Swarm Queens


When a colony of honey bees decides it is time to reproduce, they start by making swarm queens: workers build numerous queen cups toward the bottom of one or several frames, often from the freshest and creamiest-looking wax and encourage the queen to lay in them over a period of days to weeks. The queen larvae are lavished with royal jelly, the cells elongated, and ultimately capped, resembling a peanut shell. The staggered ages and successive emergence of queens provide the colony with multiple opportunities to swarm when conditions are most favorable as well as insurance against queenlessness should one or more of the virgins be forfeit in some way.


Most colonies swarm as soon as the first queen cells are capped and the weather is conducive, taking with them the mother queen. Often, the swarm instinct having been activated, the colony will cast afterswarms, much smaller than the initial swarm, as sucessive virgins emerge over the next six to eight days.




Virgin queens, encouraged by their biology and goaded by their nestmates, must, if they are to become proper queens, take to the sometimes-savage skies in search of several swift trysts on the wings (several meaning an average of fifteen and swift meaning about two seconds from inception to completion). Depending on the success of her nuptial flight, a virgin may make one flight only or many (usually lasting around fifteen minutes) over several days.


Jurgen Tautz (The Buzz about Bees: Biology of a Superorganism, 2008), convincingly argues that queen mating flights are not lone endeavors but instead are aided by workers who mask her departure and return a cloud of circling bees. This diversionary behavior is said to look like orientation flights but has been found to be made up of older foragers who begin to orbit the hive as the queen prepares to depart, persist during her absence, and cease immediately upon her return. Additionally, Tautz suggests some older workers may actively guide the inexperienced virgin through the areal neighborhood, helping her get to DCA(s) and back as quickly and safely as possible.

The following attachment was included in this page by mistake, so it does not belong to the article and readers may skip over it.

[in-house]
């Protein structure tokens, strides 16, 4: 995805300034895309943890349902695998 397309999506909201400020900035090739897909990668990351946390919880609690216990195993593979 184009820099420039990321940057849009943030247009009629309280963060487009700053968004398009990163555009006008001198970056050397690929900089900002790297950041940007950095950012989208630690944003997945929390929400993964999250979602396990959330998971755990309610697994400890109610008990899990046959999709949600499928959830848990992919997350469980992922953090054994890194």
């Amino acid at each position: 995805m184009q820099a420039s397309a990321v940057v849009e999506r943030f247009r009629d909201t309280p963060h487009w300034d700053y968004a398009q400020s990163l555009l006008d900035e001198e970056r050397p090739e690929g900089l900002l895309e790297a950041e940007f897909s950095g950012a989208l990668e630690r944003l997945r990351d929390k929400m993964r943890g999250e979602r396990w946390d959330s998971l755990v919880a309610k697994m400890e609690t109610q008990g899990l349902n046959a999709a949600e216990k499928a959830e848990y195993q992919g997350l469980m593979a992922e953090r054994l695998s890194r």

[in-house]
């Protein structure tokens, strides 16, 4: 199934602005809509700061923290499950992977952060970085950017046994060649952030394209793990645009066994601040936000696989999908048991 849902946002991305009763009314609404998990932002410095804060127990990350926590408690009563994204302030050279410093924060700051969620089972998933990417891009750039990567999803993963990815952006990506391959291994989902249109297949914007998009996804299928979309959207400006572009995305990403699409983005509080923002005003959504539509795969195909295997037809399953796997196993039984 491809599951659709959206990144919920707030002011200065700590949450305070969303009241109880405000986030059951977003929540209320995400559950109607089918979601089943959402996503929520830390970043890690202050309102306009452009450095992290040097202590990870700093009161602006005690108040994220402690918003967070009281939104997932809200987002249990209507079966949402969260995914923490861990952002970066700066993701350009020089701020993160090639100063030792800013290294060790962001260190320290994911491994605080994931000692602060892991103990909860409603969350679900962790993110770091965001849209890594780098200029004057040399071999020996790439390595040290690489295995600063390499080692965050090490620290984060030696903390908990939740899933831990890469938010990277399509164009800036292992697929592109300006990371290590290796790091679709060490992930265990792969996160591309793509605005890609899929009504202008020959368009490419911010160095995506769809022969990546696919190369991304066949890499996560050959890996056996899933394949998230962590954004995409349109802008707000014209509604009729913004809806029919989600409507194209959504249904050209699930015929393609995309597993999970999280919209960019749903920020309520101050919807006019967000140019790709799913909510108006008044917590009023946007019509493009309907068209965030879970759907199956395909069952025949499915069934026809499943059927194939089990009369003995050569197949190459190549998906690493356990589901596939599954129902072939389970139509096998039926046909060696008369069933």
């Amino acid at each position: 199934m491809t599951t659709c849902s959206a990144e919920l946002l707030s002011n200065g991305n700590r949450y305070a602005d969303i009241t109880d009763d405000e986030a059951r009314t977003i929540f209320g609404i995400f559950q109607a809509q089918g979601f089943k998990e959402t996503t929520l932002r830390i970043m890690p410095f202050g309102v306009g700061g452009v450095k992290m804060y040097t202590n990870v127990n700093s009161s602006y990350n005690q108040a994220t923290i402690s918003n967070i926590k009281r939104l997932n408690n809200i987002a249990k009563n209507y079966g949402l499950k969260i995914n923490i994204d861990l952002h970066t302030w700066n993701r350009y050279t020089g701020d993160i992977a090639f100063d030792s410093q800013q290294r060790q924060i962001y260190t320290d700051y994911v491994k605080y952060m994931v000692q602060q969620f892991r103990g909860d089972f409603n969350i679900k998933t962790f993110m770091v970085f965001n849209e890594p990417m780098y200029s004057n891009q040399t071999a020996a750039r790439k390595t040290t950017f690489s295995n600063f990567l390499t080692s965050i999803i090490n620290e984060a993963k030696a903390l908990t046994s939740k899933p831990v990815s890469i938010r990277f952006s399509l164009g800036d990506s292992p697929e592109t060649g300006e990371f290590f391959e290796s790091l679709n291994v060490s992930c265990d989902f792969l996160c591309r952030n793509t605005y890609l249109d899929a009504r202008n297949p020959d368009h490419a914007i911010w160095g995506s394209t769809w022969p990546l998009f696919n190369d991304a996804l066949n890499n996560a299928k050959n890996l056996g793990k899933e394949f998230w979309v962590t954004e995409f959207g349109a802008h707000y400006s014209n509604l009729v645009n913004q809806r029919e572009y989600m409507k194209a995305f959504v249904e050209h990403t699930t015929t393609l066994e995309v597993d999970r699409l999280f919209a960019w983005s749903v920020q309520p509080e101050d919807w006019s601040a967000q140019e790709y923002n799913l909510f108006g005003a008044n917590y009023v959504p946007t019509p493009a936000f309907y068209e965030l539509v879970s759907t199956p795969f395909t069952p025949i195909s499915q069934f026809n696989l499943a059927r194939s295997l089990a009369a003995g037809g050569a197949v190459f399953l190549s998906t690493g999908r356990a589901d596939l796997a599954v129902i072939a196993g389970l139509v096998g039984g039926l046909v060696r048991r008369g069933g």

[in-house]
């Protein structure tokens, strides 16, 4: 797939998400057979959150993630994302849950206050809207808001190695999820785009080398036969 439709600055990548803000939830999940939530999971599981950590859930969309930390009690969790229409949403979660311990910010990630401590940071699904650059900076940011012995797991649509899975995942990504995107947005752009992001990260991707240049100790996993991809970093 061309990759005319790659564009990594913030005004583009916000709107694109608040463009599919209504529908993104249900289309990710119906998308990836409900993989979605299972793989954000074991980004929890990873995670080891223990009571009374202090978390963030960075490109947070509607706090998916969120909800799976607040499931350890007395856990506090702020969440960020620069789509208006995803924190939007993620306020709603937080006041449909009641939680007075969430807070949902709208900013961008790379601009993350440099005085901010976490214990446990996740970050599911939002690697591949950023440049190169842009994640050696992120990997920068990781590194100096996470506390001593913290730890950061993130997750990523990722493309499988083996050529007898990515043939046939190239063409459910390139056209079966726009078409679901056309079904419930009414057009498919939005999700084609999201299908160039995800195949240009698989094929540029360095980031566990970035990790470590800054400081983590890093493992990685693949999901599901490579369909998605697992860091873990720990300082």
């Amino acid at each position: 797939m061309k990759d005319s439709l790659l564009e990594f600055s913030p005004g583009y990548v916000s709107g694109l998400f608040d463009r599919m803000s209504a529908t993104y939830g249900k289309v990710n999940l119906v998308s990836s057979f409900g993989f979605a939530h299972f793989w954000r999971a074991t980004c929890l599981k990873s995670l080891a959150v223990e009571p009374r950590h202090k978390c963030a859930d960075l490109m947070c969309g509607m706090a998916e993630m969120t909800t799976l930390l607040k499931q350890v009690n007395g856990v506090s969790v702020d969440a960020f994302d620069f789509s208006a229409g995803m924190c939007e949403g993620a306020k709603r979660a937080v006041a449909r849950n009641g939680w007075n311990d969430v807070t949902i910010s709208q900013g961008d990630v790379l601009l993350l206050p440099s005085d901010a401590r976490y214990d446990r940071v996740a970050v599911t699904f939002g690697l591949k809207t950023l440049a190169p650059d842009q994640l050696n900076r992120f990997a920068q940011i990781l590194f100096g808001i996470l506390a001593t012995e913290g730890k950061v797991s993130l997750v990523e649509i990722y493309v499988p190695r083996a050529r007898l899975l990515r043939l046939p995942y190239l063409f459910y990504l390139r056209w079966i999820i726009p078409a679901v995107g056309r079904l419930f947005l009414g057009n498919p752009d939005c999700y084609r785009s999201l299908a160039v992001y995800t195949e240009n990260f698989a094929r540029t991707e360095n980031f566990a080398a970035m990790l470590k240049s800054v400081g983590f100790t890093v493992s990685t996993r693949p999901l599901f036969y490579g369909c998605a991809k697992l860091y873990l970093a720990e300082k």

Queens prefer DCAs two or more miles away, while drones typically join DCAs two miles or less from their home. DCAs are usually located above geographically identifiable landscape features such as a tall tree or ecotone (transition area where forest meets field) and are populated by thousands of male honey bees.


Upon locating a DCA, a journey aided by strong pheromonal signals, the queen is spotted, and the chase is on. The virgin flies fast and high. When she is caught or allows herself to be caught, insemination is a brief affair. Copulation complete, the drone tumbles through the air, expiring and the no-longer-virgin queen flies on toward home or to mate again. Successful mating will involve her taking in seventy to one hundred million spermatozoa, ninety percent of which she will discard, leaving five to seven million to live in her spermatheca.




Two to three days after returning from her final mating flight the queen begins to lay eggs. Typically, she lays for five to fifteen minutes, pauses for about the same amount of time and resumes. During times of intense colony building, she can maintain this rhythm perpetually, night and day, as she is surrounded by a revolving (each attendee ministering to her for about a minute and then leaving to circulate her pheromones) retinue, who anticipate and meet her every need. Queens can lay up to (and even exceed) fifteen hundred eggs a day. However, rarely do they maintain this pace and instead, in synchronicity with environmental conditions and hive resources, modulate the expanding and contracting population of their colony.


Queens choose the sex of the eggs they lay, basing their decision in part on the diameter of the cell they encounter (which they measure with their fore legs)—female eggs in smaller and male in larger cells. After laying the eggs, the queens’ maternal obligations are complete. Childcare is the responsibility of the workers. Her other essential function, which is largely a by-product of simply existing, is the production of pheromones (collectively known as queen substance) which act to maintain colony cohesion.